The Jamaican Observer

Jamming with Jimmy Norman
HOWARD CAMPBELL, Observer writer
Friday, November 22, 2002

Jimmy Norman in 2002.
Jimmy Norman

WHEN Bob Marley walked into the Bronx apartment of Jimmy Norman in early 1968, it was to get familiar with the African-American singer/songwriter he had met for the first time earlier that day. "He wasn't wearing dreadlocks at the time, he was just a regular cat and he loved Rhythm and Blues," Norman recalled. "All he wanted to talk about was music."

And play it.

Marley and Norman had a songwriting jam session that day which Norman recorded on a "small tape machine". Earlier this year, Norman, 65, stumbled upon the tape in his Manhattan apartment; two months ago he approached the Christie's Auction House if they would be interested in auctioning the item.

They said yes and the tape, which contains eight songs, will be sold by the world-famous organisation on December 26 in New York City. Asking price: US$10,-1000-$15,000. On Monday, Margaret Barrett, head of Christie's Popular Arts department described the tape as being in "fragile, but playable condition" and said the asking price was reasonable for a Marley piece.

"We hope to get much more for it than that but I had to give them a starting figure," Norman told Splash Wednesday from his home.

Three of the songs (Falling In And Out Of Love, Stay With Me and You Think I Have No Feelings) on the tape were written by Norman and his songwriting partner, Al Pyfrom, who was at the session along with Marley's wife Rita and Norman's wife Dorothy. Marley wrote the other songs which include the popular I'm Hurting Inside and One Love ,True Love.

The songs Norman co-wrote were for an album Marley was recording for African-American producer Danny Sims who introduced Norman to the budding Jamaican singer. Sims and R&B singer Johnny Nash had met Marley while on vacation in Jamaica in the mid 1960s and were so impressed with his songwriting that Nash covered some of his songs.

Over the years, the Norman/Pyfrom songs have appeared on several Marley compilations including Chances Are, a 1981 set that was released in 1981 by the now defunct Cotillon label. Norman and Pyfrom songs are also on The Formative Years Volume 1 (1996) and Volume 11 (1998) and 2001's Natty Rebel which were both distributed by JAD Records, a company owned by Sims.

In all, Norman says he wrote as many as 40 songs for Marley and reckons the reggae legend recorded and released 20 of them. However, he points out that the returns in terms of royalties have not been lucrative.

"Periodically, I get chump change, nothing big. A lotta people have been making money off of it, not me," said Norman. "I'm getting some money now, but there's a lotta money out there that I should be getting."

Marley was reportedly so taken with Norman that he encouraged him to come to Jamaica the following week and sit in on recording sessions Sims and Nash were conducting with him. Norman accepted and ended up staying in Kingston for seven months, writing songs that would eventually be recorded by Peter Tosh, Byron Lee and the Dragonaires and Neville Willoughby.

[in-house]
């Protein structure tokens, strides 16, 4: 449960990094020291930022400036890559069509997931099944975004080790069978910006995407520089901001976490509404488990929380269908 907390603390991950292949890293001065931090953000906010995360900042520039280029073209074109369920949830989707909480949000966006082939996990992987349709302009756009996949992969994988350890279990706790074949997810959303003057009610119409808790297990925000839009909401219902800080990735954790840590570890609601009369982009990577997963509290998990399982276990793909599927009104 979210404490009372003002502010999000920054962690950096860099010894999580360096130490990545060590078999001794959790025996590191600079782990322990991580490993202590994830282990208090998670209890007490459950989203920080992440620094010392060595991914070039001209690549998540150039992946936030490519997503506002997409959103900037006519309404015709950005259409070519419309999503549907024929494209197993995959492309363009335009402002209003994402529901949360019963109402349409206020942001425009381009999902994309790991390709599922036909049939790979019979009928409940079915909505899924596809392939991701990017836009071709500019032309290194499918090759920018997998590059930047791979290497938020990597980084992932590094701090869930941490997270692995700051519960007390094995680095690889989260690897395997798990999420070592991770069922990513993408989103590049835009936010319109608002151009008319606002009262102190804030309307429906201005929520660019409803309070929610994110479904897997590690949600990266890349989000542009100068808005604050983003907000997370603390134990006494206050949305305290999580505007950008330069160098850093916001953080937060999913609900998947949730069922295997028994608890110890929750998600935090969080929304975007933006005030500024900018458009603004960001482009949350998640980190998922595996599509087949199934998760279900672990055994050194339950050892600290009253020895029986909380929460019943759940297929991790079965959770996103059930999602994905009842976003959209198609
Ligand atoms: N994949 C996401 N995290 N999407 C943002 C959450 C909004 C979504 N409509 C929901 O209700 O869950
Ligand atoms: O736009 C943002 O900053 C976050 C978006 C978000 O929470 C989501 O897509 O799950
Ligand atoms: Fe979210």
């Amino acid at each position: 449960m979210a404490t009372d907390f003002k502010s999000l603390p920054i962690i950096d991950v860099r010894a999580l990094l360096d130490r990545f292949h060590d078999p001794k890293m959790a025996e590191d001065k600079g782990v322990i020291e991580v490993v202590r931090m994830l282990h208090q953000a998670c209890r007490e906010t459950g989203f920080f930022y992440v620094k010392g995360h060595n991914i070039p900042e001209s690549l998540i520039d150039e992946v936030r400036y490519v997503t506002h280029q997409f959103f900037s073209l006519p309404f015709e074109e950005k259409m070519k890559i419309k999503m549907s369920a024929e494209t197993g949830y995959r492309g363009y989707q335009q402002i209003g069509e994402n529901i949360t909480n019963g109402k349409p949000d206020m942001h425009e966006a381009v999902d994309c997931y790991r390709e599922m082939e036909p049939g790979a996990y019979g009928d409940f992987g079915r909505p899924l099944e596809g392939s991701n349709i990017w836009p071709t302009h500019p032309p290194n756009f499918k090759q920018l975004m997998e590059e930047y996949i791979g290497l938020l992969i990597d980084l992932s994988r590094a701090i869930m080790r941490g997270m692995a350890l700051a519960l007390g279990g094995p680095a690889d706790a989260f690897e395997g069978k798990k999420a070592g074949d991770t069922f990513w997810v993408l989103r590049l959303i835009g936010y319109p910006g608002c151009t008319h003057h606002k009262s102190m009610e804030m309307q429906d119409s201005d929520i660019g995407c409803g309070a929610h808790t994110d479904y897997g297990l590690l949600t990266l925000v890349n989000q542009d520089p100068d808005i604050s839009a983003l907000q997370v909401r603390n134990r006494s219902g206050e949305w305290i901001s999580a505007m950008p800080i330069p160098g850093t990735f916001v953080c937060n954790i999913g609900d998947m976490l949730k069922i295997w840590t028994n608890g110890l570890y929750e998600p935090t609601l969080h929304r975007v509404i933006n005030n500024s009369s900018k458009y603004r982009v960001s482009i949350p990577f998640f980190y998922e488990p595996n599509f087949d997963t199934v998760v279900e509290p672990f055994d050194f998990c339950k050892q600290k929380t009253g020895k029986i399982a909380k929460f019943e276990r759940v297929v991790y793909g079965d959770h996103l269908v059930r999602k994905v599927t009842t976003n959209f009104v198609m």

Willoughby recorded two Norman songs (Falling and When The Tide Comes In) which were both produced by Sims. Willoughby, who would forge strong ties with the Marley family remembers Norman as a "quiet, intense person, who wrote very good songs. The first time I heard When The Tide Comes In, I knew I had to record it."

Norman says his stay in Jamaica was not limited to music. He recalls Marley taking him to meet people like singer/producer Prince Buster, going to the Cane River Falls in St Thomas and to Rasta functions where he met Mortimo Planno, a major figure in the Rastafarian movement.

Born in Nashville, Tennessee, Jimmy Norman left the South while still in his teens for California where he started his recording career for a number of independent companies. He moved to New York City in the mid 1960s and did some writing for Broadway; at the time he met Marley he was a seasoned player on the R&B scene.

It would be another 10 years before Norman saw Marley again. By then, Marley was a superstar, rubbing shoulders with heavyweights like Stevie Wonder and The Rolling Stones.

"I saw him backstage at the Beacon Theatre (in New York) and he had all these people around him," Norman related. "He jumped in my arms man, he just wanted to talk about what we used to do."

Shortly after he returned to the United States from Jamaica, Norman recorded and toured with Latin percussionist Eddie Palmieri and joined pioneer rock and roll group, The Coasters, with whom he toured for over 25 years.

He suffered a heart attack four years ago, which forced him to quit touring and last year he underwent bypass surgery. Married three times, he has two children and is a great-grandfather; his last album, Tobacco Road, was released in 1998 by the independent Bad Cat Records.